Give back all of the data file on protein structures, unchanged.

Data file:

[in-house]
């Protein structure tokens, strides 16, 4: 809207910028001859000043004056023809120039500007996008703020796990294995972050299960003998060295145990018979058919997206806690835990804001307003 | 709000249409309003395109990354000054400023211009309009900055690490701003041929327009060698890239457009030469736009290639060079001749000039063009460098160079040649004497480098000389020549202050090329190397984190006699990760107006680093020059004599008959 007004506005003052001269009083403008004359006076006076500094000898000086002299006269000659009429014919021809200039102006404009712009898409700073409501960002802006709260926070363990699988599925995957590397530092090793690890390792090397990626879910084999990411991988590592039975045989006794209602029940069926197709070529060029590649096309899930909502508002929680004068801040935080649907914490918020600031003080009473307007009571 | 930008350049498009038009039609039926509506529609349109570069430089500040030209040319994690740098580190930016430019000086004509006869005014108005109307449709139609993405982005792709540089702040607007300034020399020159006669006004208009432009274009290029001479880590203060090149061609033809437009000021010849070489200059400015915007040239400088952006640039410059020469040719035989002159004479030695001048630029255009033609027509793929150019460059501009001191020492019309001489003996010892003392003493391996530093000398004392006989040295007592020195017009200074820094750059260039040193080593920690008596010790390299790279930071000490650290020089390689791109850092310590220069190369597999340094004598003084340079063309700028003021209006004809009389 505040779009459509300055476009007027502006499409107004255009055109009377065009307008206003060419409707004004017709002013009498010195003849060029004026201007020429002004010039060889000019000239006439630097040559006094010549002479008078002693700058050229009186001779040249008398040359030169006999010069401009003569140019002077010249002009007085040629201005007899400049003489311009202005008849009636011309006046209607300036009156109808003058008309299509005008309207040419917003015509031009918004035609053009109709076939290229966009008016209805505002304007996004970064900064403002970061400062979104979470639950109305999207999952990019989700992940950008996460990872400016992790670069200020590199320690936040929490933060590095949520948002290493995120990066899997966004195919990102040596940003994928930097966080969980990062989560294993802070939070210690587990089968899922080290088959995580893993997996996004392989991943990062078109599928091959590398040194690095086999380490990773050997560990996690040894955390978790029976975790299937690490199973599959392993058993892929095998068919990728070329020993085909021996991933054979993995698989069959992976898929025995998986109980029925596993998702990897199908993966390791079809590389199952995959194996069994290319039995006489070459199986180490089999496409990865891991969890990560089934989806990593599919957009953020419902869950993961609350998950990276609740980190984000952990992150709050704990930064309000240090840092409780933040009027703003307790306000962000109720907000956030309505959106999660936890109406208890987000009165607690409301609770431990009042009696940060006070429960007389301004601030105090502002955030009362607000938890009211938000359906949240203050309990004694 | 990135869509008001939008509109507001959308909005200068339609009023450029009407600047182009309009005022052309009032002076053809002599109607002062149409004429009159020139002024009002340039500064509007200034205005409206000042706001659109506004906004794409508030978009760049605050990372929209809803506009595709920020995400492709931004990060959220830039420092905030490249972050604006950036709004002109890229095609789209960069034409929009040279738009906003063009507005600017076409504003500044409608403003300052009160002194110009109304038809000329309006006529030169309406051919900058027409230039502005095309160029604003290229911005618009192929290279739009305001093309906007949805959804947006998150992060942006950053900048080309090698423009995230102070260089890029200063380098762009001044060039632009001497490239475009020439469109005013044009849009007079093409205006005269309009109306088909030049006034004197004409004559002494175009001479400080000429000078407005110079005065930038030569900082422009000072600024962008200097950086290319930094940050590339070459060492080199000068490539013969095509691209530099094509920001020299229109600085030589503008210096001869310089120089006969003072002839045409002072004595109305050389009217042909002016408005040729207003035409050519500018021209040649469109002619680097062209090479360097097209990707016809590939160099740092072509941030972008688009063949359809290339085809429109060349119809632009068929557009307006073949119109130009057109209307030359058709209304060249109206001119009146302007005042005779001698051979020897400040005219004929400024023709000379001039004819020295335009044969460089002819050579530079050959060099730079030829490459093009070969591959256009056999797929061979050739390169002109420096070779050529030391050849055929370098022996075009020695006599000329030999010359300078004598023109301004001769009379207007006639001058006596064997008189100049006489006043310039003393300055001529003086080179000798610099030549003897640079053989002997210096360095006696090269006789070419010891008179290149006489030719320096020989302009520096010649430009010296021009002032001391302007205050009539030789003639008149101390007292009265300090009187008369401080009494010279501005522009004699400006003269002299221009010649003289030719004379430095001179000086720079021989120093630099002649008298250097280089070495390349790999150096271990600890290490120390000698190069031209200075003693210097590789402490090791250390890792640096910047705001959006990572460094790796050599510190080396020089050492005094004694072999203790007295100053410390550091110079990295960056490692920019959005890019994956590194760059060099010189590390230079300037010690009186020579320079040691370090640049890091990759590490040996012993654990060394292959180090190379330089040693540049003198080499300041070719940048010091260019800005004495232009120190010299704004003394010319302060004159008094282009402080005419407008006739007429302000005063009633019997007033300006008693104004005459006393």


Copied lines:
[in-house]
């Protein structure tokens, strides 16, 4: 809207910028001859000043004056023809120039500007996008703020796990294995972050299960003998060295145990018979058919997206806690835990804001307003 | 709000249409309003395109990354000054400023211009309009900055690490701003041929327009060698890239457009030469736009290639060079001749000039063009460098160079040649004497480098000389020549202050090329190397984190006699990760107006680093020059004599008959 007004506005003052001269009083403008004359006076006076500094000898000086002299006269000659009429014919021809200039102006404009712009898409700073409501960002802006709260926070363990699988599925995957590397530092090793690890390792090397990626879910084999990411991988590592039975045989006794209602029940069926197709070529060029590649096309899930909502508002929680004068801040935080649907914490918020600031003080009473307007009571 | 930008350049498009038009039609039926509506529609349109570069430089500040030209040319994690740098580190930016430019000086004509006869005014108005109307449709139609993405982005792709540089702040607007300034020399020159006669006004208009432009274009290029001479880590203060090149061609033809437009000021010849070489200059400015915007040239400088952006640039410059020469040719035989002159004479030695001048630029255009033609027509793929150019460059501009001191020492019309001489003996010892003392003493391996530093000398004392006989040295007592020195017009200074820094750059260039040193080593920690008596010790390299790279930071000490650290020089390689791109850092310590220069190369597999340094004598003084340079063309700028003021209006004809009389 505040779009459509300055476009007027502006499409107004255009055109009377065009307008206003060419409707004004017709002013009498010195003849060029004026201007020429002004010039060889000019000239006439630097040559006094010549002479008078002693700058050229009186001779040249008398040359030169006999010069401009003569140019002077010249002009007085040629201005007899400049003489311009202005008849009636011309006046209607300036009156109808003058008309299509005008309207040419917003015509031009918004035609053009109709076939290229966009008016209805505002304007996004970064900064403002970061400062979104979470639950109305999207999952990019989700992940950008996460990872400016992790670069200020590199320690936040929490933060590095949520948002290493995120990066899997966004195919990102040596940003994928930097966080969980990062989560294993802070939070210690587990089968899922080290088959995580893993997996996004392989991943990062078109599928091959590398040194690095086999380490990773050997560990996690040894955390978790029976975790299937690490199973599959392993058993892929095998068919990728070329020993085909021996991933054979993995698989069959992976898929025995998986109980029925596993998702990897199908993966390791079809590389199952995959194996069994290319039995006489070459199986180490089999496409990865891991969890990560089934989806990593599919957009953020419902869950993961609350998950990276609740980190984000952990992150709050704990930064309000240090840092409780933040009027703003307790306000962000109720907000956030309505959106999660936890109406208890987000009165607690409301609770431990009042009696940060006070429960007389301004601030105090502002955030009362607000938890009211938000359906949240203050309990004694 | 990135869509008001939008509109507001959308909005200068339609009023450029009407600047182009309009005022052309009032002076053809002599109607002062149409004429009159020139002024009002340039500064509007200034205005409206000042706001659109506004906004794409508030978009760049605050990372929209809803506009595709920020995400492709931004990060959220830039420092905030490249972050604006950036709004002109890229095609789209960069034409929009040279738009906003063009507005600017076409504003500044409608403003300052009160002194110009109304038809000329309006006529030169309406051919900058027409230039502005095309160029604003290229911005618009192929290279739009305001093309906007949805959804947006998150992060942006950053900048080309090698423009995230102070260089890029200063380098762009001044060039632009001497490239475009020439469109005013044009849009007079093409205006005269309009109306088909030049006034004197004409004559002494175009001479400080000429000078407005110079005065930038030569900082422009000072600024962008200097950086290319930094940050590339070459060492080199000068490539013969095509691209530099094509920001020299229109600085030589503008210096001869310089120089006969003072002839045409002072004595109305050389009217042909002016408005040729207003035409050519500018021209040649469109002619680097062209090479360097097209990707016809590939160099740092072509941030972008688009063949359809290339085809429109060349119809632009068929557009307006073949119109130009057109209307030359058709209304060249109206001119009146302007005042005779001698051979020897400040005219004929400024023709000379001039004819020295335009044969460089002819050579530079050959060099730079030829490459093009070969591959256009056999797929061979050739390169002109420096070779050529030391050849055929370098022996075009020695006599000329030999010359300078004598023109301004001769009379207007006639001058006596064997008189100049006489006043310039003393300055001529003086080179000798610099030549003897640079053989002997210096360095006696090269006789070419010891008179290149006489030719320096020989302009520096010649430009010296021009002032001391302007205050009539030789003639008149101390007292009265300090009187008369401080009494010279501005522009004699400006003269002299221009010649003289030719004379430095001179000086720079021989120093630099002649008298250097280089070495390349790999150096271990600890290490120390000698190069031209200075003693210097590789402490090791250390890792640096910047705001959006990572460094790796050599510190080396020089050492005094004694072999203790007295100053410390550091110079990295960056490692920019959005890019994956590194760059060099010189590390230079300037010690009186020579320079040691370090640049890091990759590490040996012993654990060394292959180090190379330089040693540049003198080499300041070719940048010091260019800005004495232009120190010299704004003394010319302060004159008094282009402080005419407008006739007429302000005063009633019997007033300006008693104004005459006393």